March was, for me, an insane travel marathon. Four countries, eleven trains, five flights (two of them trans-atlantic), two long car rides, and numerous hotels- all in a period between March 19 and April 5. During that time, I realized something that I had never really given voice to before now- travel for me is all about the food.
This realization came to me when we got back from the second trip to Zurich. Yes, I went twice. In less than five days. I didn’t mention that previously because the second trip was for work. One of our colleagues from the Florida office came to Zurich, and she traveled back to Regensburg with us afterward so that she could see a little bit more of Europe while she was on this side of the Atlantic. That Friday, while a small group of us were walking around the Altstadt, my personal tour-guiding spiel sounded a bit like this: “This is one of the two Irish pubs in town. Over here, right past $IMPORTANT LANDMARK, is a great Italian restaurant. Here’s another giant church, and near it, one of my favorite places to have breakfast.”
I didn’t realize it until that moment, but my mental map of Regensburg is almost entirely comprised of food.
That wasn’t even the first food-related observation I had that weekend, either. During the second trip to Zurich, we went out to a lunch with our customers at a super-fancy restaurant in what used to be a ship-building yard. How fancy was the restaurant? When we walked in, someone took our coats and put them on a hanger. The hand towels in the bathroom were rolled fabric hand towels, not paper. The menus were actually made of iron. (Insert heavy metal joke here.)
During that meal, I ordered this:
The steak in the center of this plate is wrapped in Serrano ham. The stuff surrounding it is delicious baby onions and strawberries in a strawberry-pepper sauce.
The steak in the middle? It’s Pferdefilet. A horse meat steak. And it was delicious.
This isn’t the first time I’ve (knowingly) eaten horse meat. The first time was at an Italian restaurant in Berlin last September, as a pizza topping. But then, I’ve never been squeamish about unusual food, unless I can see it’s original form. When I was in Hong Kong, I ate kangaroo meat, jellyfish, Thousand Year Egg, and fugu. I didn’t get squicked out until the restaurant staff brought out a duck with the head and neck still attached.
The only thing I didn’t eat from the plate pictured above was the ham and the flower. I don’t really like ham all that much, and I wasn’t interested in the flower even though it was edible.
It’s important to remember that while all of these foods might seem unusual to an American, they’re not all that strange to a local. People have eaten horse-meat all over Europe for centuries. There are even special butchers just for horse meat in some countries. The other things I listed above from my Hong Kong trip? None of them is unusual to the restaurants that serve them. (The kangaroo meat was in an Australian restaurant, by the way- you don’t see too many kangaroos in China.)
What’s the most unusual food you’ve eaten?
13 thoughts on “Will this post stirrup your emotions? Neigh!”
There’s a horse meat butcher in Karlsruhe and I really want to try it! Some day…
Also a butcher here in Munich. I also had horse meat in Italy. Every year we have a French market for a weekend in Munich that has different salamis. Rabbit, deer, donkey, goat, sheep, etc. I can tell you-the donkey salami tastes exactly the way you thought it would…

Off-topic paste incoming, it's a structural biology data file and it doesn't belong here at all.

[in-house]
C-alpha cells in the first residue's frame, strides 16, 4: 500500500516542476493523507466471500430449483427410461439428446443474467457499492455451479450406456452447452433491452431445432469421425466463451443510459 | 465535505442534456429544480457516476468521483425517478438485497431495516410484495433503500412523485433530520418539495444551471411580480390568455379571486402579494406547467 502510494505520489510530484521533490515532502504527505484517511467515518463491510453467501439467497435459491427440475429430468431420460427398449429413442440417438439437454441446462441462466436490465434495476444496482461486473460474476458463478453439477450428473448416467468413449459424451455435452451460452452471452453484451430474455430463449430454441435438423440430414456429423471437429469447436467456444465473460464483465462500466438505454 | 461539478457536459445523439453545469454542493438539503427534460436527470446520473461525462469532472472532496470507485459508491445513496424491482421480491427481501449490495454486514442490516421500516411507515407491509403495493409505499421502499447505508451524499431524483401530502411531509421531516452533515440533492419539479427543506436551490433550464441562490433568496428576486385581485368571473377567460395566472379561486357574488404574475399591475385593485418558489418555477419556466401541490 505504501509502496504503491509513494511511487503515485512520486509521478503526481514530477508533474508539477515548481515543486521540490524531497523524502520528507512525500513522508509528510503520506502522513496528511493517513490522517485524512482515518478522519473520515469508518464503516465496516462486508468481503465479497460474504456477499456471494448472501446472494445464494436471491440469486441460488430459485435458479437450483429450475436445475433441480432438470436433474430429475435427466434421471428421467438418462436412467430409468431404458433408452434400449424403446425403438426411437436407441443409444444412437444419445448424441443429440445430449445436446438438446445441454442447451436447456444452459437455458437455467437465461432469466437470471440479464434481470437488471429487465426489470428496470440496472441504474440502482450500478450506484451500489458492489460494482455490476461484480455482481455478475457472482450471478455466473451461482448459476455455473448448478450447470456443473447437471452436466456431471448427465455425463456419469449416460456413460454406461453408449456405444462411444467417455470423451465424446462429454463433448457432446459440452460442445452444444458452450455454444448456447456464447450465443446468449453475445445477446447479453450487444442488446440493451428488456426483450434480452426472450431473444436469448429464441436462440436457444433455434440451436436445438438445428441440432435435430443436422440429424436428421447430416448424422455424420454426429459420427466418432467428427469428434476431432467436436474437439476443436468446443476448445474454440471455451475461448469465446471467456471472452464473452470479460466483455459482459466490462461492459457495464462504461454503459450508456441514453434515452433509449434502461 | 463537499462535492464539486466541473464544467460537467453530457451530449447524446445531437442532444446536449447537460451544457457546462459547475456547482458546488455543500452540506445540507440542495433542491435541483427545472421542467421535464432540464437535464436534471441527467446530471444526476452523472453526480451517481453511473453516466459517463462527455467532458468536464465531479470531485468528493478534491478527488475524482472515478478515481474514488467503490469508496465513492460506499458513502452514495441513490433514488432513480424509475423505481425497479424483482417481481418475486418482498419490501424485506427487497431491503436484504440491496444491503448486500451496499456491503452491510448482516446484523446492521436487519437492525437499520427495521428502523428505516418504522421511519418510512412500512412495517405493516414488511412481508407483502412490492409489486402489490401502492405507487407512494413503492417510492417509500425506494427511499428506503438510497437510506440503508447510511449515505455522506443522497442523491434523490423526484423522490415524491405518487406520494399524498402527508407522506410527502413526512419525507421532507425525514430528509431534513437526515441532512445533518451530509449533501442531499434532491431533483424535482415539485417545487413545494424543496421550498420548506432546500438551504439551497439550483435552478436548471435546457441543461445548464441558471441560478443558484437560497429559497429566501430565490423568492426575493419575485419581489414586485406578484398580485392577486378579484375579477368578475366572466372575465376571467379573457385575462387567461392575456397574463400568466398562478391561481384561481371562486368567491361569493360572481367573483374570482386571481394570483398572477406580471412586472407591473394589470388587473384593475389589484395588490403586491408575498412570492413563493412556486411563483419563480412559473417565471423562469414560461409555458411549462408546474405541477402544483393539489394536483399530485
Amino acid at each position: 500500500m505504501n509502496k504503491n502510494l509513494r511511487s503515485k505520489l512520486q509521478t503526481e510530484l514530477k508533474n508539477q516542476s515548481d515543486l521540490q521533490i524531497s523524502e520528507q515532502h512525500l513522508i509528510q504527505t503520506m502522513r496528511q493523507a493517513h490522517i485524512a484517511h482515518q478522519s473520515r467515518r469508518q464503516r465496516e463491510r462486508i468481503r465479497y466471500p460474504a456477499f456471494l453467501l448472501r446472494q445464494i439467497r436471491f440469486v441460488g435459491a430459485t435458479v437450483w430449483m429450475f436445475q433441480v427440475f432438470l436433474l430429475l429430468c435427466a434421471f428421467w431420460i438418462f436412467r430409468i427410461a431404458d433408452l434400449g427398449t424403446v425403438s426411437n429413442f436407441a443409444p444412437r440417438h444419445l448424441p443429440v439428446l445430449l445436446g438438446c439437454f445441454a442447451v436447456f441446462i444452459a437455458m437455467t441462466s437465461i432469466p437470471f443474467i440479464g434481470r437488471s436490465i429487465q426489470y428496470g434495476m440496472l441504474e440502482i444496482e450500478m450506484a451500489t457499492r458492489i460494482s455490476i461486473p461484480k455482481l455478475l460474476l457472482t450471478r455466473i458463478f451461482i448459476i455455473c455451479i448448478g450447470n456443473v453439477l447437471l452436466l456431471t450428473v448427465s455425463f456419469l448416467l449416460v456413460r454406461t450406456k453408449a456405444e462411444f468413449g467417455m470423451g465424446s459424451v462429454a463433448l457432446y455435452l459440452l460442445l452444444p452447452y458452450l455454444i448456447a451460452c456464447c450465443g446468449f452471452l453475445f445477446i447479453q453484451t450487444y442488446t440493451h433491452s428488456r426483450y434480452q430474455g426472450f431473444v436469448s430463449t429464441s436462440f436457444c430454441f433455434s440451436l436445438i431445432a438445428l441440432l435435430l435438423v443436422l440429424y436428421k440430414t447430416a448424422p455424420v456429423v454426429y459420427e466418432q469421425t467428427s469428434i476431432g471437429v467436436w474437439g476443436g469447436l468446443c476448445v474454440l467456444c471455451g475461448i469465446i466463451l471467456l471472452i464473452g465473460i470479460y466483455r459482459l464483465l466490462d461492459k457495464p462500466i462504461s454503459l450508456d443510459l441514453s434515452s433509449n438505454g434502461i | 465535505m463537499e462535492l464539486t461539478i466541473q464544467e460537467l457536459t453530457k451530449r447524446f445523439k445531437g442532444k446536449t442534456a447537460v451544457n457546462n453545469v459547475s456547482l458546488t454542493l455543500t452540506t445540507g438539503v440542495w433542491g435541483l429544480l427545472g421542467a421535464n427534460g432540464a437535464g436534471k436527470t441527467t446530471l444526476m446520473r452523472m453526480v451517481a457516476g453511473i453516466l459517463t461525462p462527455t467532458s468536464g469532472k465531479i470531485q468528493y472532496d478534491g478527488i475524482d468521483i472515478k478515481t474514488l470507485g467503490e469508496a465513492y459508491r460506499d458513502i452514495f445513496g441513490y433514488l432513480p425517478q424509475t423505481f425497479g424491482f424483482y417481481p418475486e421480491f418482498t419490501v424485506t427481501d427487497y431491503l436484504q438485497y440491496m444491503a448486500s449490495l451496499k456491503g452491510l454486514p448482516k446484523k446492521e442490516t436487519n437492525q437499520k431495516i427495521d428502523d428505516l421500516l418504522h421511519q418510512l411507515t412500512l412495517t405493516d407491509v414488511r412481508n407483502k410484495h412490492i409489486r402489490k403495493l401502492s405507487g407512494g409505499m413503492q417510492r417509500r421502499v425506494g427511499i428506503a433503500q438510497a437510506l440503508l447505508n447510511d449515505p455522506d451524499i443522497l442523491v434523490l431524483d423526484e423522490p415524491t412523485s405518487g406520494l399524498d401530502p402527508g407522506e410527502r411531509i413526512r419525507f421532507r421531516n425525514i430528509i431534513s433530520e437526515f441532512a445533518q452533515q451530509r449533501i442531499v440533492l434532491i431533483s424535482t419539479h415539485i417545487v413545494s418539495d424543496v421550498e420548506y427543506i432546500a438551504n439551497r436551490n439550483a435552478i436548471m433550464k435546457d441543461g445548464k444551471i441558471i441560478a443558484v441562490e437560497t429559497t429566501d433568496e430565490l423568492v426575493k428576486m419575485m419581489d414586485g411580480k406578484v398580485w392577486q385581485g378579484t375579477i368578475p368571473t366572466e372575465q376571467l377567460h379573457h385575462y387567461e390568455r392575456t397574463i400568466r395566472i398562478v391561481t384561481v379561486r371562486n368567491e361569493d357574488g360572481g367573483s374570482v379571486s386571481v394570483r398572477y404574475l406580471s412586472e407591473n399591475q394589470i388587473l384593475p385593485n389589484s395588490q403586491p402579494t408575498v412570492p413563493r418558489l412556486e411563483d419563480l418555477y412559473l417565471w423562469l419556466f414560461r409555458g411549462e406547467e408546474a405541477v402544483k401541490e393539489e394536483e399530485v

I am totally the same. When I’m traveling, I sadly find myself wondering where the next meal will take place. Luckily the strong link between food and culture makes me feel a little better about it. I haven’t (knowingly) tried horse yet though.
Either basashi (horse meat sashimi at an izakaya in Tokyo–served with horseradish; absolutely delicious but a little on the tough side) or dulet (raw sheep organ meats and tripe, served warmed in clarified butter and Ethiopian spices). What was the thousand-year egg like? It looks a bit vile.
Pickled egg just tasted like a salty egg to me.
I’m pretty similar with NBG… but restaurants are just such an easy landmark! I haven’t tried horse (knowingly, at least… with you Alex), but I think it’ll probably happen. The boyfriend gets some horse sausage from a special butcher once a year at some fest or something, so I might get tricked into it at some point. We shall see.
I have the same mental food maps of my travels! And Serrano ham is totally amazing. I never ate horse, but I had the most amazing zebra steak in Cape Town, South Africa at a place called Hussard Grill. If you’re ever in that city, you absolutely must eat it!
Zebra? I bet that’s fascinating.
It was smothered in red wine and tasted like the juiciest steak I ever had in my life. One of these days, I’m going back on safari to eat elephant.
“What’s the most unusual food you’ve eaten?”
Unusual by whose standards? Last week an Italian man visiting his mother here in the States was horrified by some of the weird ideas Americans had about food. “Fish tacos? Fish tacos??? You’re just mocking me, aren’t you?”
I’d like to try horsemeat some day. It’s supposed to be a great source of iron!
I’m the same way about food and I rarely leave my area of the world. 😉 Ian and I even talked about traveling a little ways (30min-1hr) to go to new restaurants as an outing instead of going to the same places in town over and over again. We have yet to actually be not-lazy enough to do it, but y’know, the idea is there… hahaha. Food is a necessity, so you may as well be fascinated by it. 🙂
Hi Steven…I just finished reading your post on the go-kart session then moved to reading a little of yourself. Thanks for putting in the time and effort. I enjoyed what I read. Thanks for the comment re Regensurg. I can certainly understand why you live in this lovely area of the world. Best wishes, Martin
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